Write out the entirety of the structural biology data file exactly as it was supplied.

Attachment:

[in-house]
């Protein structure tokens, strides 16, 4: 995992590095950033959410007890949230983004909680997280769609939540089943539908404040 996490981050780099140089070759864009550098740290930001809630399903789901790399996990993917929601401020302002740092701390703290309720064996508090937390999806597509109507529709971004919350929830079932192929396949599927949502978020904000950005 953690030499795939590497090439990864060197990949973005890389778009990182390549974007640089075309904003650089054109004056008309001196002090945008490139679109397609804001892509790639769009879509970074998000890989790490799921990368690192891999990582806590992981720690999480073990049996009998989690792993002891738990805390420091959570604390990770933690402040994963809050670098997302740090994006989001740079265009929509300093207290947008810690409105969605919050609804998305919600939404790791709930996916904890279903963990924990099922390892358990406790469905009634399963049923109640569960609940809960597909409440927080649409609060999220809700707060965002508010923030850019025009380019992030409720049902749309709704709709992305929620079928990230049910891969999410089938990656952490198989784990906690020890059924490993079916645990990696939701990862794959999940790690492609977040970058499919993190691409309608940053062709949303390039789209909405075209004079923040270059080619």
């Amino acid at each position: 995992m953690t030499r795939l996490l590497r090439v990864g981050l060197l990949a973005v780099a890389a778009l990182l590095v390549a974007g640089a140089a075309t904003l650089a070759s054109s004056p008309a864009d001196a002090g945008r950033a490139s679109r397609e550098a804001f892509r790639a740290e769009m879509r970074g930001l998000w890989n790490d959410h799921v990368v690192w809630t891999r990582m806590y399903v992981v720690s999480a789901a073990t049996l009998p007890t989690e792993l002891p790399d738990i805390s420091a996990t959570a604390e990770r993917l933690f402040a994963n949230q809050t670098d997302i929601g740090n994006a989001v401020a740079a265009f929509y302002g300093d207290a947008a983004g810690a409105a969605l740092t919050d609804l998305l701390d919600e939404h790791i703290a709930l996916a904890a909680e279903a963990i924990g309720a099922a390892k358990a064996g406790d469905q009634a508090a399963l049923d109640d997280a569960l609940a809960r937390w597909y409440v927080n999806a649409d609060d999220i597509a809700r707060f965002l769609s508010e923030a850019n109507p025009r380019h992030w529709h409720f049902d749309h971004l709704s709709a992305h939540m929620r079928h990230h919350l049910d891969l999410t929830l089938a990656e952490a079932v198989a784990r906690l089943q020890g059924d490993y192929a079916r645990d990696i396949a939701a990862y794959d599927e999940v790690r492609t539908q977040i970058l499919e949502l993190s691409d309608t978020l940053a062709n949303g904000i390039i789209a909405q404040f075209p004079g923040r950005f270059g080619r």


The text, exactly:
[in-house]
């Protein structure tokens, strides 16, 4: 995992590095950033959410007890949230983004909680997280769609939540089943539908404040 996490981050780099140089070759864009550098740290930001809630399903789901790399996990993917929601401020302002740092701390703290309720064996508090937390999806597509109507529709971004919350929830079932192929396949599927949502978020904000950005 953690030499795939590497090439990864060197990949973005890389778009990182390549974007640089075309904003650089054109004056008309001196002090945008490139679109397609804001892509790639769009879509970074998000890989790490799921990368690192891999990582806590992981720690999480073990049996009998989690792993002891738990805390420091959570604390990770933690402040994963809050670098997302740090994006989001740079265009929509300093207290947008810690409105969605919050609804998305919600939404790791709930996916904890279903963990924990099922390892358990406790469905009634399963049923109640569960609940809960597909409440927080649409609060999220809700707060965002508010923030850019025009380019992030409720049902749309709704709709992305929620079928990230049910891969999410089938990656952490198989784990906690020890059924490993079916645990990696939701990862794959999940790690492609977040970058499919993190691409309608940053062709949303390039789209909405075209004079923040270059080619």
């Amino acid at each position: 995992m953690t030499r795939l996490l590497r090439v990864g981050l060197l990949a973005v780099a890389a778009l990182l590095v390549a974007g640089a140089a075309t904003l650089a070759s054109s004056p008309a864009d001196a002090g945008r950033a490139s679109r397609e550098a804001f892509r790639a740290e769009m879509r970074g930001l998000w890989n790490d959410h799921v990368v690192w809630t891999r990582m806590y399903v992981v720690s999480a789901a073990t049996l009998p007890t989690e792993l002891p790399d738990i805390s420091a996990t959570a604390e990770r993917l933690f402040a994963n949230q809050t670098d997302i929601g740090n994006a989001v401020a740079a265009f929509y302002g300093d207290a947008a983004g810690a409105a969605l740092t919050d609804l998305l701390d919600e939404h790791i703290a709930l996916a904890a909680e279903a963990i924990g309720a099922a390892k358990a064996g406790d469905q009634a508090a399963l049923d109640d997280a569960l609940a809960r937390w597909y409440v927080n999806a649409d609060d999220i597509a809700r707060f965002l769609s508010e923030a850019n109507p025009r380019h992030w529709h409720f049902d749309h971004l709704s709709a992305h939540m929620r079928h990230h919350l049910d891969l999410t929830l089938a990656e952490a079932v198989a784990r906690l089943q020890g059924d490993y192929a079916r645990d990696i396949a939701a990862y794959d599927e999940v790690r492609t539908q977040i970058l499919e949502l993190s691409d309608t978020l940053a062709n949303g904000i390039i789209a909405q404040f075209p004079g923040r950005f270059g080619r």